100%. I do tap into different personas when either recording or performing live. The recordings are MP3s on VSPs that are going to be there forever. I have to be very intune, very inside, look inward, and be very quiet and reserved to transport myself back to the feeling that I had, that I am writing about. Just so I can make the lyrics and paint the picture as vivid as possible for the listener to listen to, because there are no do-overs. Once the song is done and up, how I felt is encapsulated, it’s a timestamp. 

When I’m performing live, it’s a completely different type of Kwaku on the spectrum of Kwaku’s. I just feel like when people go to a live show, it’s a performance. You’re meant to communicate how you feel about the record in the room by performing. 

Whether you be animated or aggressive, sensual or passionate, I feel like it’s very important to understand the two different spaces, even though you are singing the same song. It requires a different part of you in order to get your point across. So 100%, there are two separate sides of me.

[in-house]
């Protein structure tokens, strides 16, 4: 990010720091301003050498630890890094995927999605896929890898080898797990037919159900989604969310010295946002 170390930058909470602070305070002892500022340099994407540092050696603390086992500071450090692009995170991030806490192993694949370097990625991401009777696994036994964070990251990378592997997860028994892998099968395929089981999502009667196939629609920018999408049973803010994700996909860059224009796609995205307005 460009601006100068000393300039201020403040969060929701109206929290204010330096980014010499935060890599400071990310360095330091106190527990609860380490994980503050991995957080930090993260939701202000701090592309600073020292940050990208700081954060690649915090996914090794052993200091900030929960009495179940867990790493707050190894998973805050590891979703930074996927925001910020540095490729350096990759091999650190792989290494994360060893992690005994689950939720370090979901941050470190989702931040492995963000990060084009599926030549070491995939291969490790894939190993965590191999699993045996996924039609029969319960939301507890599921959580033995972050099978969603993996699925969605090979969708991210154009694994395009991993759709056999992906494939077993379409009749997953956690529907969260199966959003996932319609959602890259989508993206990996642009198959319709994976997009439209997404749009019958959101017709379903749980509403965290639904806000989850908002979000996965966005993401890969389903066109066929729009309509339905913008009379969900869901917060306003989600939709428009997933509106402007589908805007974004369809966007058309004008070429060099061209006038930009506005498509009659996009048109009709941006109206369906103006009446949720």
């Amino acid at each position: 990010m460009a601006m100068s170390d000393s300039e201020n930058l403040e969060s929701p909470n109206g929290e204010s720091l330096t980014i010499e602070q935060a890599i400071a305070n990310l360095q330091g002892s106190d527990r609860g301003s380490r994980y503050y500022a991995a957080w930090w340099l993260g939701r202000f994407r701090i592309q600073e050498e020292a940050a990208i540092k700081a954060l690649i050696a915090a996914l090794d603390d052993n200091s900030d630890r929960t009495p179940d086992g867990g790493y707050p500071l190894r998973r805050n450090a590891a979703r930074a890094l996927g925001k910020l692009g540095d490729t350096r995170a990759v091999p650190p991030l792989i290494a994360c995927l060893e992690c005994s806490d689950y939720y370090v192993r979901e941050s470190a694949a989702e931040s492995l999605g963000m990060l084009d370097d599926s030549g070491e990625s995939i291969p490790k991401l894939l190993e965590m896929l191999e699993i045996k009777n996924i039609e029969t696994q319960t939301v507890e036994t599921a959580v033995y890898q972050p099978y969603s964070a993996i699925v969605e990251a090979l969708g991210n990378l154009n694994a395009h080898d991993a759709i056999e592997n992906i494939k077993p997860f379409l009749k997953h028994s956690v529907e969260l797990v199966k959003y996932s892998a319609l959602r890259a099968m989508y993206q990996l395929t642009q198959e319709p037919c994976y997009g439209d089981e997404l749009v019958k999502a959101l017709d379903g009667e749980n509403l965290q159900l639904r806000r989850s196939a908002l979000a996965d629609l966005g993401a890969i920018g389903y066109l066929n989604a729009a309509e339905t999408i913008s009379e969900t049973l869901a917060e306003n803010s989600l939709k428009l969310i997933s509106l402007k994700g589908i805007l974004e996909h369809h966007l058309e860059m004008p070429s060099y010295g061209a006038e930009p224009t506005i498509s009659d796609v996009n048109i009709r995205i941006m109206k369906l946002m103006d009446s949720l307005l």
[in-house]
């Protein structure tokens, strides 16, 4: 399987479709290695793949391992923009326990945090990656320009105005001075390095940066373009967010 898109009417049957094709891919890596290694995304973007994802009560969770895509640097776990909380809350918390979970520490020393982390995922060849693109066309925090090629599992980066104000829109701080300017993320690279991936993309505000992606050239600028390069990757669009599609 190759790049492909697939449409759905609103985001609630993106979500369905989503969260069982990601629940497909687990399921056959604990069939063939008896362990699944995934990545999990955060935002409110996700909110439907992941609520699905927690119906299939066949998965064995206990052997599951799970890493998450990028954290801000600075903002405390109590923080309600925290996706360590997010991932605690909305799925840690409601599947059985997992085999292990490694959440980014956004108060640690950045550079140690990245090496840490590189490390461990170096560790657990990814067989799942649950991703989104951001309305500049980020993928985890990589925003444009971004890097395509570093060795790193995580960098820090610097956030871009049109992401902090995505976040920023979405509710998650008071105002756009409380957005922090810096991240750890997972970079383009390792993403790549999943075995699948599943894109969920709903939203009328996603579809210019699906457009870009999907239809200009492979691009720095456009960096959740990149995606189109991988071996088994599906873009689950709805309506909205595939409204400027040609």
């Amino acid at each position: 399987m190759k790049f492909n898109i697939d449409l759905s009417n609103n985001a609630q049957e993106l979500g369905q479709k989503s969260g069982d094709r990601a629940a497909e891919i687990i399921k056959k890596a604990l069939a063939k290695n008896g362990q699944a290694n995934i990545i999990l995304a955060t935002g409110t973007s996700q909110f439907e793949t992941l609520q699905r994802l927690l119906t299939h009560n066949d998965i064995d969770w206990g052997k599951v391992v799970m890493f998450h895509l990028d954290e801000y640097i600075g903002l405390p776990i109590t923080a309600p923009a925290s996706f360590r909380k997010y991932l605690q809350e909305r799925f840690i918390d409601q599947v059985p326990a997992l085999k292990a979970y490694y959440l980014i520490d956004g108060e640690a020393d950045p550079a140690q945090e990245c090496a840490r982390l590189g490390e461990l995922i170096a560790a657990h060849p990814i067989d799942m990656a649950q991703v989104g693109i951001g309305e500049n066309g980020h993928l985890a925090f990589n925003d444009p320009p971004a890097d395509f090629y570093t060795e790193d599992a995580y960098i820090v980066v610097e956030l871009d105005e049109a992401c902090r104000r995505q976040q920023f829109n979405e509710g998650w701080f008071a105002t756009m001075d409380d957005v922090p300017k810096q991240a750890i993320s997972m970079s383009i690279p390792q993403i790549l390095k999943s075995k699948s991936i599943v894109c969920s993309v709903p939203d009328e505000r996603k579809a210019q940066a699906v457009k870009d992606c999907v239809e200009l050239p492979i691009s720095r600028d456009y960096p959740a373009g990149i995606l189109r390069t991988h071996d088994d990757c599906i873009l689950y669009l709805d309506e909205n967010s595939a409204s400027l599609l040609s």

Imagine you are stuck in an elevator. You have no idea when you’re going to be rescued, but there is one song on repeat. Which one of your songs would you like to have on repeat?

My songs?! Probably Illusions or….The End. You’ll like The End. It’s the last track of Honeycomb.  So either The End or Illusions.

As an artist, what career milestones are you looking forward to?

I obviously have the milestones of wanting to tour Europe, America, Asia, and Australia, and like hopefully win awards. But I don’t really try to look too far into the future. I don’t want to kind of rob myself of the moment now. I mean those are really generic milestones. I don’t really try to look too far into the future, I try to focus on now, make the most of what’s in front of me and just stay committed to the cause. 

The emotion and vulnerability that Kwaku conveys in his music is authentic. He has been on a journey of self discovery, and is now at a new phase in his life, both personally and professionally. Check out these songs Thinking Of You and Rhodes, as a prelude to his upcoming impassioned EP.

Written by Bethel Haimanot